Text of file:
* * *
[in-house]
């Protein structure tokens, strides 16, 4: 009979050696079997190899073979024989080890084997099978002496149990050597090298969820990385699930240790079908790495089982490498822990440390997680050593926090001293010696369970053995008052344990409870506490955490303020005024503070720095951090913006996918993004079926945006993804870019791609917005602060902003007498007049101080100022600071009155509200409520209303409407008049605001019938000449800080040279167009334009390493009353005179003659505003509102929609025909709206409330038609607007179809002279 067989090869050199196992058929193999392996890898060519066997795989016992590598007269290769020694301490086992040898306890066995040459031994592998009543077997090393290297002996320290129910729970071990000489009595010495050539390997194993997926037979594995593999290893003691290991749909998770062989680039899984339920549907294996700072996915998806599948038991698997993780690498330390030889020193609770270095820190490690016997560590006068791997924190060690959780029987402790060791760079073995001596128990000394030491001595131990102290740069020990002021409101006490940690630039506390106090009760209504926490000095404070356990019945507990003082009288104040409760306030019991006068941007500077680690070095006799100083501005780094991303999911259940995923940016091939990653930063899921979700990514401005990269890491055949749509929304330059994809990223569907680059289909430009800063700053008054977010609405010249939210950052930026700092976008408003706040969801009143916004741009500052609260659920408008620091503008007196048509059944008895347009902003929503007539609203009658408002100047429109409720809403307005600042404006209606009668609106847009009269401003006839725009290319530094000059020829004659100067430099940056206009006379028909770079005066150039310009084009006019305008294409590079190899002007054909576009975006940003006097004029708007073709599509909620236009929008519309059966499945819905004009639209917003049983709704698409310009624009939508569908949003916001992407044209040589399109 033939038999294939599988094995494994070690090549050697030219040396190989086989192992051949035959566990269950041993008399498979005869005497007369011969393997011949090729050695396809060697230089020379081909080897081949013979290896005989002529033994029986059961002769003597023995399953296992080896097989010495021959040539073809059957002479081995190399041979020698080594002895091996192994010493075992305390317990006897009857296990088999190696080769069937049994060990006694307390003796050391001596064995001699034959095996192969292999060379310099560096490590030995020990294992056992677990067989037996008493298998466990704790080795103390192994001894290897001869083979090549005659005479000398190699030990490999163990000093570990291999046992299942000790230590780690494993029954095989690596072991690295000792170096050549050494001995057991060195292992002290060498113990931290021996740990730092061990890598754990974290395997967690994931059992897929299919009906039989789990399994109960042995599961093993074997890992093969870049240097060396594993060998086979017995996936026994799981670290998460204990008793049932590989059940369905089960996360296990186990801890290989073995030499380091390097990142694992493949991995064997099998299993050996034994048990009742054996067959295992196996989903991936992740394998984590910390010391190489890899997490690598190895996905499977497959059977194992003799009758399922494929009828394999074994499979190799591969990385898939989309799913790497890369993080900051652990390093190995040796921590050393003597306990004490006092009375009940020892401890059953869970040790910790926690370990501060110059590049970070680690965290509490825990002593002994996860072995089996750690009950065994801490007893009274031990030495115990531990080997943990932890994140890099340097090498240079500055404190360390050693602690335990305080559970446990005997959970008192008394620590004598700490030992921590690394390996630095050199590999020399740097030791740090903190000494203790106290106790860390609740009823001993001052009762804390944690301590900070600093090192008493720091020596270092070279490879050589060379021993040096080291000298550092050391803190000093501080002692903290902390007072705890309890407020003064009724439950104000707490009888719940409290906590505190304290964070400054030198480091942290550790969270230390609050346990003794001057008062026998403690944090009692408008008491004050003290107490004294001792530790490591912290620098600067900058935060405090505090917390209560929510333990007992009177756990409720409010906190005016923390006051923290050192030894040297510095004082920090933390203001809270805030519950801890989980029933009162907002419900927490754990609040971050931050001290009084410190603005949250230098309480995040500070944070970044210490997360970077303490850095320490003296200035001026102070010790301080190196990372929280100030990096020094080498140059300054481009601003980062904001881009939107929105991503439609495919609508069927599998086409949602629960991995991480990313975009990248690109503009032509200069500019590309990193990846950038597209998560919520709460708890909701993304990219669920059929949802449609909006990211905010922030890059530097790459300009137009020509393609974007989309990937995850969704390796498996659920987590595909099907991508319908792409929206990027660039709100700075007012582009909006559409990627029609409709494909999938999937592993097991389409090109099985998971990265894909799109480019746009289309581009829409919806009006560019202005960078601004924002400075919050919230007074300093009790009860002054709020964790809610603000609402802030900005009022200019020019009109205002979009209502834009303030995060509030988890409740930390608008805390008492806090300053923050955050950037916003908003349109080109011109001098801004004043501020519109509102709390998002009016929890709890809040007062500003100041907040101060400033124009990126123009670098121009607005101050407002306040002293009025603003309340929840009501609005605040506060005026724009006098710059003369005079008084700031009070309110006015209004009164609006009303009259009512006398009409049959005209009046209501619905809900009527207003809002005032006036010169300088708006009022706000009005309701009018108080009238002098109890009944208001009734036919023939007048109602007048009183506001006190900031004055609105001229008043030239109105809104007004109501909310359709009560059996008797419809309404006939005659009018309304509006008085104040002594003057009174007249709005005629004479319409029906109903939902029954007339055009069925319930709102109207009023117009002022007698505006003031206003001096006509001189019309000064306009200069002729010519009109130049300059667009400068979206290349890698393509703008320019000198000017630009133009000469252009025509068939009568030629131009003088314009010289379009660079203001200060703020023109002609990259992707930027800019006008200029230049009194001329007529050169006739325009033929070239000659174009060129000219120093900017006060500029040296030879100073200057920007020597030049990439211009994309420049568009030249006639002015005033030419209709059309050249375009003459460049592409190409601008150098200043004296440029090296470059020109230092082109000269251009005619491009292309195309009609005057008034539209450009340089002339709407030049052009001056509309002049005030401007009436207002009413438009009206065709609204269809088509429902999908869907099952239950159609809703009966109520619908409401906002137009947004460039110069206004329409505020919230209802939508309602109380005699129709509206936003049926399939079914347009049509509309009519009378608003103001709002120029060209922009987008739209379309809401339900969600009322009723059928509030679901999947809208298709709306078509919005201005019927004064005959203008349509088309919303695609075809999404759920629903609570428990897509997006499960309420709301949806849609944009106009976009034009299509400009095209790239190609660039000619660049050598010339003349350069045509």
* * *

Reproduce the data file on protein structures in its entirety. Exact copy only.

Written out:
[in-house]
């Protein structure tokens, strides 16, 4: 009979050696079997190899073979024989080890084997099978002496149990050597090298969820990385699930240790079908790495089982490498822990440390997680050593926090001293010696369970053995008052344990409870506490955490303020005024503070720095951090913006996918993004079926945006993804870019791609917005602060902003007498007049101080100022600071009155509200409520209303409407008049605001019938000449800080040279167009334009390493009353005179003659505003509102929609025909709206409330038609607007179809002279 067989090869050199196992058929193999392996890898060519066997795989016992590598007269290769020694301490086992040898306890066995040459031994592998009543077997090393290297002996320290129910729970071990000489009595010495050539390997194993997926037979594995593999290893003691290991749909998770062989680039899984339920549907294996700072996915998806599948038991698997993780690498330390030889020193609770270095820190490690016997560590006068791997924190060690959780029987402790060791760079073995001596128990000394030491001595131990102290740069020990002021409101006490940690630039506390106090009760209504926490000095404070356990019945507990003082009288104040409760306030019991006068941007500077680690070095006799100083501005780094991303999911259940995923940016091939990653930063899921979700990514401005990269890491055949749509929304330059994809990223569907680059289909430009800063700053008054977010609405010249939210950052930026700092976008408003706040969801009143916004741009500052609260659920408008620091503008007196048509059944008895347009902003929503007539609203009658408002100047429109409720809403307005600042404006209606009668609106847009009269401003006839725009290319530094000059020829004659100067430099940056206009006379028909770079005066150039310009084009006019305008294409590079190899002007054909576009975006940003006097004029708007073709599509909620236009929008519309059966499945819905004009639209917003049983709704698409310009624009939508569908949003916001992407044209040589399109 033939038999294939599988094995494994070690090549050697030219040396190989086989192992051949035959566990269950041993008399498979005869005497007369011969393997011949090729050695396809060697230089020379081909080897081949013979290896005989002529033994029986059961002769003597023995399953296992080896097989010495021959040539073809059957002479081995190399041979020698080594002895091996192994010493075992305390317990006897009857296990088999190696080769069937049994060990006694307390003796050391001596064995001699034959095996192969292999060379310099560096490590030995020990294992056992677990067989037996008493298998466990704790080795103390192994001894290897001869083979090549005659005479000398190699030990490999163990000093570990291999046992299942000790230590780690494993029954095989690596072991690295000792170096050549050494001995057991060195292992002290060498113990931290021996740990730092061990890598754990974290395997967690994931059992897929299919009906039989789990399994109960042995599961093993074997890992093969870049240097060396594993060998086979017995996936026994799981670290998460204990008793049932590989059940369905089960996360296990186990801890290989073995030499380091390097990142694992493949991995064997099998299993050996034994048990009742054996067959295992196996989903991936992740394998984590910390010391190489890899997490690598190895996905499977497959059977194992003799009758399922494929009828394999074994499979190799591969990385898939989309799913790497890369993080900051652990390093190995040796921590050393003597306990004490006092009375009940020892401890059953869970040790910790926690370990501060110059590049970070680690965290509490825990002593002994996860072995089996750690009950065994801490007893009274031990030495115990531990080997943990932890994140890099340097090498240079500055404190360390050693602690335990305080559970446990005997959970008192008394620590004598700490030992921590690394390996630095050199590999020399740097030791740090903190000494203790106290106790860390609740009823001993001052009762804390944690301590900070600093090192008493720091020596270092070279490879050589060379021993040096080291000298550092050391803190000093501080002692903290902390007072705890309890407020003064009724439950104000707490009888719940409290906590505190304290964070400054030198480091942290550790969270230390609050346990003794001057008062026998403690944090009692408008008491004050003290107490004294001792530790490591912290620098600067900058935060405090505090917390209560929510333990007992009177756990409720409010906190005016923390006051923290050192030894040297510095004082920090933390203001809270805030519950801890989980029933009162907002419900927490754990609040971050931050001290009084410190603005949250230098309480995040500070944070970044210490997360970077303490850095320490003296200035001026102070010790301080190196990372929280100030990096020094080498140059300054481009601003980062904001881009939107929105991503439609495919609508069927599998086409949602629960991995991480990313975009990248690109503009032509200069500019590309990193990846950038597209998560919520709460708890909701993304990219669920059929949802449609909006990211905010922030890059530097790459300009137009020509393609974007989309990937995850969704390796498996659920987590595909099907991508319908792409929206990027660039709100700075007012582009909006559409990627029609409709494909999938999937592993097991389409090109099985998971990265894909799109480019746009289309581009829409919806009006560019202005960078601004924002400075919050919230007074300093009790009860002054709020964790809610603000609402802030900005009022200019020019009109205002979009209502834009303030995060509030988890409740930390608008805390008492806090300053923050955050950037916003908003349109080109011109001098801004004043501020519109509102709390998002009016929890709890809040007062500003100041907040101060400033124009990126123009670098121009607005101050407002306040002293009025603003309340929840009501609005605040506060005026724009006098710059003369005079008084700031009070309110006015209004009164609006009303009259009512006398009409049959005209009046209501619905809900009527207003809002005032006036010169300088708006009022706000009005309701009018108080009238002098109890009944208001009734036919023939007048109602007048009183506001006190900031004055609105001229008043030239109105809104007004109501909310359709009560059996008797419809309404006939005659009018309304509006008085104040002594003057009174007249709005005629004479319409029906109903939902029954007339055009069925319930709102109207009023117009002022007698505006003031206003001096006509001189019309000064306009200069002729010519009109130049300059667009400068979206290349890698393509703008320019000198000017630009133009000469252009025509068939009568030629131009003088314009010289379009660079203001200060703020023109002609990259992707930027800019006008200029230049009194001329007529050169006739325009033929070239000659174009060129000219120093900017006060500029040296030879100073200057920007020597030049990439211009994309420049568009030249006639002015005033030419209709059309050249375009003459460049592409190409601008150098200043004296440029090296470059020109230092082109000269251009005619491009292309195309009609005057008034539209450009340089002339709407030049052009001056509309002049005030401007009436207002009413438009009206065709609204269809088509429902999908869907099952239950159609809703009966109520619908409401906002137009947004460039110069206004329409505020919230209802939508309602109380005699129709509206936003049926399939079914347009049509509309009519009378608003103001709002120029060209922009987008739209379309809401339900969600009322009723059928509030679901999947809208298709709306078509919005201005019927004064005959203008349509088309919303695609075809999404759920629903609570428990897509997006499960309420709301949806849609944009106009976009034009299509400009095209790239190609660039000619660049050598010339003349350069045509």